Sowega

August 14th, 2009
8:33 am

Folks, this isn’t a left/right issue, it’s an authoritarian/libertarian issue which cuts across ideologies. I suppose I’m moderate to slightly left, but strongly opposed to authoritarian governments. I support the ACLU AND the NRA.

I might disagree with Bob Barr on some issues, but he’s been a good strong voice of reason for many years. I’m not surprised that someone from Kalifornia (uber alles!) dislikes him.

redneck recluse

August 14th, 2009
8:52 am

The license plate is the property of the issuing State not the owner of the vehicle.

DLink

August 14th, 2009
8:57 am

Now for a privacy rights question, which is what this is all about. SS#’s were banned from tracking by the govn’t, because they decided it was a “bad idea”. Will businesses start hiring and firing based on where a car’s been?

If, of age, children drive to a bar… Will that become the basis for the janitor to become CEO of a company? I’ll put it in the extreme, but, the way business is going today, people are running their businesses into the ground through ideology overcoming practical business sense. I’m just curious about that…

For instance, moderators apparently can’t pass along a phrase such as, “Lead, Follow, or…” Fill in the gap yourself. Ideology. Running business, or ruining business?

DLink

August 14th, 2009
9:01 am

think the real problem starts when people start noticing the tracking and start evading, though. Matching car models to license plate numbers is the next logical step. Recognition software. Proof of valid data.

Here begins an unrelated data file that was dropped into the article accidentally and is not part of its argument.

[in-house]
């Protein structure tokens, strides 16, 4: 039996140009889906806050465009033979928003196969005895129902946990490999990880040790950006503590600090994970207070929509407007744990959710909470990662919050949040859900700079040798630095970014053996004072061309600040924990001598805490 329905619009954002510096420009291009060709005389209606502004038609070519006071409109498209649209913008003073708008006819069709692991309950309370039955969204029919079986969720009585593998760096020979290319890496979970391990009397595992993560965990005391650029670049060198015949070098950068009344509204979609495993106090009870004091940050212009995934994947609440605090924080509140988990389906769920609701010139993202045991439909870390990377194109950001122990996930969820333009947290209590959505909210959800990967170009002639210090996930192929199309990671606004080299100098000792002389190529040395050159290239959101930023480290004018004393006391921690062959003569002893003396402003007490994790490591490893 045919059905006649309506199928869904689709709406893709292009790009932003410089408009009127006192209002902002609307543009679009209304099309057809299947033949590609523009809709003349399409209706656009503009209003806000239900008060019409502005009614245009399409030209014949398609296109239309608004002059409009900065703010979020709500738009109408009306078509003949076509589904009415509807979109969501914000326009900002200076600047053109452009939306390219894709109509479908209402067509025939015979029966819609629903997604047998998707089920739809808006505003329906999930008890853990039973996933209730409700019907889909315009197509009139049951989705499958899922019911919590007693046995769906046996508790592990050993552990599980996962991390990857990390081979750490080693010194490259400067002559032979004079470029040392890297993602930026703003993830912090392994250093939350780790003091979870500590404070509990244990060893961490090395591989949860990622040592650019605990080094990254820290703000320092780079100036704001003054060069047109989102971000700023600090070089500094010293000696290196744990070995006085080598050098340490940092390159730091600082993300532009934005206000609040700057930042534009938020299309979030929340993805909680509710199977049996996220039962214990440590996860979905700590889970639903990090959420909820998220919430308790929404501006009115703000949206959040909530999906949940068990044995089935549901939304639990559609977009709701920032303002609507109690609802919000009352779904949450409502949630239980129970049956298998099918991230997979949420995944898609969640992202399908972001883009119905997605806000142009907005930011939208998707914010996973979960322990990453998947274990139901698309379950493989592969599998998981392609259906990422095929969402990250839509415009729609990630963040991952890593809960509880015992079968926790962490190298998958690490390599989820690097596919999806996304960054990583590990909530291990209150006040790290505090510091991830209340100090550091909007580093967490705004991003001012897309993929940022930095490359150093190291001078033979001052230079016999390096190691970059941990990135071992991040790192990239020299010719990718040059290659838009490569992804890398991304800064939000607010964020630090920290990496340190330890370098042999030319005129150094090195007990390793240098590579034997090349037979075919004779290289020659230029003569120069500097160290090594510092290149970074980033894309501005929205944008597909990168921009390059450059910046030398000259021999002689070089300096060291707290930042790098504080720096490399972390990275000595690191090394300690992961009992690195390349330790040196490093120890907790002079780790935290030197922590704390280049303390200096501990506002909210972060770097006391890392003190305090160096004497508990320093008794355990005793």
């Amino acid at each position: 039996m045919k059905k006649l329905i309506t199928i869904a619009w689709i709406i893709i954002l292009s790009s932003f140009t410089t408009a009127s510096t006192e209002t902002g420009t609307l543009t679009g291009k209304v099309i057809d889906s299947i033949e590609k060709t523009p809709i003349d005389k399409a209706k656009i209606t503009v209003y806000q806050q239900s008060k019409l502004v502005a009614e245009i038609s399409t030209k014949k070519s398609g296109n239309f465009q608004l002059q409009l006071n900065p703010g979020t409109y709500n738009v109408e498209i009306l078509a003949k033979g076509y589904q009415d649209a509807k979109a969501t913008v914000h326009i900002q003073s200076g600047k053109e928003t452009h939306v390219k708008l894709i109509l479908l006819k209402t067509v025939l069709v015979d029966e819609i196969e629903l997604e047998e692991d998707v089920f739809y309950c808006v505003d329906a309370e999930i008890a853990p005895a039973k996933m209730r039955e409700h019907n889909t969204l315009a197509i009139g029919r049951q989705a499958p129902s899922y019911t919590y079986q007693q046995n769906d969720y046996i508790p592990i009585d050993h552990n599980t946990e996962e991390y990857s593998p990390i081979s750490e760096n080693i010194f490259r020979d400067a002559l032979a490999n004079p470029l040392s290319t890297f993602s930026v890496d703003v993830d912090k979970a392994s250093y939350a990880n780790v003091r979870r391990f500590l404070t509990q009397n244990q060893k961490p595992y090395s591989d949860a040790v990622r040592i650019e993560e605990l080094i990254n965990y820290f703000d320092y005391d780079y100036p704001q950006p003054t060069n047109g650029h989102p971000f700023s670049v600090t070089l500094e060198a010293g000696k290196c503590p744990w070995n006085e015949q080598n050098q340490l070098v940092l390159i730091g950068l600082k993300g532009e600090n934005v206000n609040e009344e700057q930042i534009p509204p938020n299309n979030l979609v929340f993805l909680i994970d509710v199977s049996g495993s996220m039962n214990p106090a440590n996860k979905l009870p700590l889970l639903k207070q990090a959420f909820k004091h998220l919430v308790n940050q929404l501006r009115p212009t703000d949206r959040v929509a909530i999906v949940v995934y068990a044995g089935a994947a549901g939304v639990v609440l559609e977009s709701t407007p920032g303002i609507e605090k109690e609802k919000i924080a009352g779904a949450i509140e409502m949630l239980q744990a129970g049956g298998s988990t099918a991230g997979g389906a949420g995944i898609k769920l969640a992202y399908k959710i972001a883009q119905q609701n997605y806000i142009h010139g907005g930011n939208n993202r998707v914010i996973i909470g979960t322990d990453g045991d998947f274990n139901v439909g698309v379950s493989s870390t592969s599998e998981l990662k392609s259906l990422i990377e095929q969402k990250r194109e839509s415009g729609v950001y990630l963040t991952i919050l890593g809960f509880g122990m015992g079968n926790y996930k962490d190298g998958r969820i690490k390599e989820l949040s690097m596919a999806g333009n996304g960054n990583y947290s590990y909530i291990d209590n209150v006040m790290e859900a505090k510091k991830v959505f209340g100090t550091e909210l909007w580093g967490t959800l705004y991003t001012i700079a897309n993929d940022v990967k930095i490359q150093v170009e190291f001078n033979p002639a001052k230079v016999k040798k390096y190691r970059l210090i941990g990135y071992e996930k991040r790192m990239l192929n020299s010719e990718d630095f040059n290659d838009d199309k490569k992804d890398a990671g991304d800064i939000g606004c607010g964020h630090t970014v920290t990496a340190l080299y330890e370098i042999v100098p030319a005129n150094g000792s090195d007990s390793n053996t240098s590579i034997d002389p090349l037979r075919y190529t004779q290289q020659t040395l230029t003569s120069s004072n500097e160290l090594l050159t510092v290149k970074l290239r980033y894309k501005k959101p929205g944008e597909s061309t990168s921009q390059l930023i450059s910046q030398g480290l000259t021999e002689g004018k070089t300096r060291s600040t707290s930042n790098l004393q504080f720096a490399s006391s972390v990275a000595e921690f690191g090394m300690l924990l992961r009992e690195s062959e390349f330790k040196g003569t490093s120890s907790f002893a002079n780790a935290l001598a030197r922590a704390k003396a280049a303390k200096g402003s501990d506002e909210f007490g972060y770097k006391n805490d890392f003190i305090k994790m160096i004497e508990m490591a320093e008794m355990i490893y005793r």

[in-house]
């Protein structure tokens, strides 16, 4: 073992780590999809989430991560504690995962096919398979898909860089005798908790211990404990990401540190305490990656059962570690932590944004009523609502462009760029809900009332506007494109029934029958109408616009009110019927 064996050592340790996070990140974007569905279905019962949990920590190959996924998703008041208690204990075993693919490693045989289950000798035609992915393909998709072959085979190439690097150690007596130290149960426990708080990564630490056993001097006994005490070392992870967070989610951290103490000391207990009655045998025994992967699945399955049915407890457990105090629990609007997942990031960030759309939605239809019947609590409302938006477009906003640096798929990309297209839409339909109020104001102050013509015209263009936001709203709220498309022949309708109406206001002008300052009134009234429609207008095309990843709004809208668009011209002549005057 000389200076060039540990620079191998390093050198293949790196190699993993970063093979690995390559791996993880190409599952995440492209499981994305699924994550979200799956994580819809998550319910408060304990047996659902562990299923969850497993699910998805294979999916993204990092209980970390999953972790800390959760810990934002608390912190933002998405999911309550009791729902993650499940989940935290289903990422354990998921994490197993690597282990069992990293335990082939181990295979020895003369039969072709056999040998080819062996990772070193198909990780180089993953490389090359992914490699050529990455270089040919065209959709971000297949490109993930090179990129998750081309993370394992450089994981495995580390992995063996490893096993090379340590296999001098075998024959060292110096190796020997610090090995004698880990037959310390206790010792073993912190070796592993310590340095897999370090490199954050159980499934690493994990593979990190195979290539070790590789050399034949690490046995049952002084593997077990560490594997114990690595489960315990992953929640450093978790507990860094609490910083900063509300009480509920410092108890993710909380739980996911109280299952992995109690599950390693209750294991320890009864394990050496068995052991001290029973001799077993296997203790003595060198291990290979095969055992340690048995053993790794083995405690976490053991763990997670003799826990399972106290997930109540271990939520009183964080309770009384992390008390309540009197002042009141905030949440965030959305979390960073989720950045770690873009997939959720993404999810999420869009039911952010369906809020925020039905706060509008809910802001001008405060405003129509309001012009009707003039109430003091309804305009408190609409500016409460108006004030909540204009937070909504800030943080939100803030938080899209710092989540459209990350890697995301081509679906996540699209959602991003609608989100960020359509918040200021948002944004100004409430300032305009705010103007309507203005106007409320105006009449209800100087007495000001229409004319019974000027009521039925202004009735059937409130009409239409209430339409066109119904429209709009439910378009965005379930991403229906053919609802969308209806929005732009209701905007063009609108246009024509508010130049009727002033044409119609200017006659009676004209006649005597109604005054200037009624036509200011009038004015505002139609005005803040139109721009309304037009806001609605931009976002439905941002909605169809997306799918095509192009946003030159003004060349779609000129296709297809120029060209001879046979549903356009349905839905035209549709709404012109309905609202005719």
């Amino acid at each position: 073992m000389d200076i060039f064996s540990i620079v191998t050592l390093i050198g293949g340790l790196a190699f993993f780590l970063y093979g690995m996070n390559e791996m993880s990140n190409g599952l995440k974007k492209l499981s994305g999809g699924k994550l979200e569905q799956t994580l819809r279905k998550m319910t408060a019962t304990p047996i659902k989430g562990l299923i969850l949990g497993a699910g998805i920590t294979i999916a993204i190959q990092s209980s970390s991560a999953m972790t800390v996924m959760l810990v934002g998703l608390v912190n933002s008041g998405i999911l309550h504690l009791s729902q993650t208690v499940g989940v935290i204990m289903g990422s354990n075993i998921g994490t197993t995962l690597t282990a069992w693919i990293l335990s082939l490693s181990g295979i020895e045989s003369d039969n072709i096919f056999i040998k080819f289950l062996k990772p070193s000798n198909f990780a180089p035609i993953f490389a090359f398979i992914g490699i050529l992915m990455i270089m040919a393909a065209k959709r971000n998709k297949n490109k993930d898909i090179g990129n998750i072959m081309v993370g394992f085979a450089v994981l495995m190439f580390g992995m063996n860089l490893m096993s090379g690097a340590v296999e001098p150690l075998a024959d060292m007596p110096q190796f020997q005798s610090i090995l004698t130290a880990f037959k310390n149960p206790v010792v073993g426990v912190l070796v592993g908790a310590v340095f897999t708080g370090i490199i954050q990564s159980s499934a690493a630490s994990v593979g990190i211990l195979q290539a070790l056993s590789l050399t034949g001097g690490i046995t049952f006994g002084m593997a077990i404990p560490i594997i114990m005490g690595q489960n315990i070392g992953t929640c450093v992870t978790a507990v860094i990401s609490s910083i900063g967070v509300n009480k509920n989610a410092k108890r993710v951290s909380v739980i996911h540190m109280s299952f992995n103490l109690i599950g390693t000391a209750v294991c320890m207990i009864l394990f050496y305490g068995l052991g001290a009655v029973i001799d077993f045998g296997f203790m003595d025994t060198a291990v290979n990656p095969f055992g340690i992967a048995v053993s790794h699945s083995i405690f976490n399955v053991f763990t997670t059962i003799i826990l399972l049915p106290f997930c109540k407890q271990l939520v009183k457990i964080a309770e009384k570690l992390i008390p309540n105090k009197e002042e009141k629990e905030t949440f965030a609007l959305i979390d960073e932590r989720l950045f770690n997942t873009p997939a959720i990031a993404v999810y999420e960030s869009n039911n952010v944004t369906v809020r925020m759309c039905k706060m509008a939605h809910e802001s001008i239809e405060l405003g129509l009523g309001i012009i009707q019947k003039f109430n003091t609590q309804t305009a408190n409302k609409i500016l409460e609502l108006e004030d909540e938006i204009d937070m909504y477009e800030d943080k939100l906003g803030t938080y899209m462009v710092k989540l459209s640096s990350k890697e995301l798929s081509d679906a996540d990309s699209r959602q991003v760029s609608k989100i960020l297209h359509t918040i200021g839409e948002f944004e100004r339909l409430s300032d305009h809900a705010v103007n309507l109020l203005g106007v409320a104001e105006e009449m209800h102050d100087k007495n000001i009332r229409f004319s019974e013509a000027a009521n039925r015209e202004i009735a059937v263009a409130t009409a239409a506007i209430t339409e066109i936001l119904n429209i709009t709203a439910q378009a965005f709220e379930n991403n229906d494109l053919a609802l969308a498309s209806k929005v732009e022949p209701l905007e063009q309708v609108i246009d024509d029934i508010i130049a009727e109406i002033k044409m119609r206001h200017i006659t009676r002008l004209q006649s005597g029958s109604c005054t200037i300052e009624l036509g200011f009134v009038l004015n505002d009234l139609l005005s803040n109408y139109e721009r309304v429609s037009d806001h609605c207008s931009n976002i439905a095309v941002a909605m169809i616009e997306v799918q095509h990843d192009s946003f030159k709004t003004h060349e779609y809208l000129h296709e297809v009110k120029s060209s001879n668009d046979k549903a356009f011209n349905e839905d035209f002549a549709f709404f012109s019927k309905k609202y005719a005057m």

Still, though, framing anyone for a crime is going to get a whole lot easier for quite some time should this new ‘thing’ take off, and I suspect it will. Everyone wants to know what everyone else is doing and where they’re going and why. It’s the nature of survival.

http://www.iphonejd.com/iphone_jd/2009/02/time-tracking-apps-eternity-time-log.html
http://www.makeuseof.com/tag/13-web-ways-to-track-your-stuff/
http://www.makeuseof.com/tag/the-5-best-open-source-social-networking-software/

It’s a love/hate relationship. People want to know, to control others, convince others, and follows the theme of “Lead, follow, or get the out of my way.” In order to do that, you’ve got to know what others are doing, and that is getting so much easier to do. Yet, online surveys are consistently hacked to skew the data. License plates don’t lie, normally. It’s something people don’t think to hide yet. It’s more difficult and dangerous to hide. Hence not as easy… Like credit scores. Whole new brand of paranoia parachute pants out there.

Auto-Moderation leads to this post because I don’t care for losing my mind when the govn’t autofilters. Sad to say that it’s govn’t control over how I say something.

clyde

August 14th, 2009
9:02 am

ant banks,
In a perfect world the government would scan license plates and catch the bad guys and the innocent wouldn’t know anything about it.Unfortunately that isn’t the case.If you ever have to go through what my brother-in-law had to go through to prove his innocence to a prosecuting attorny you’ll have a whole new understanding of how the law can work.I said it was easily proven that he wasn’t within 1800 miles of the incident.The trouble comes when you have to prove it to people that don’t want to listen.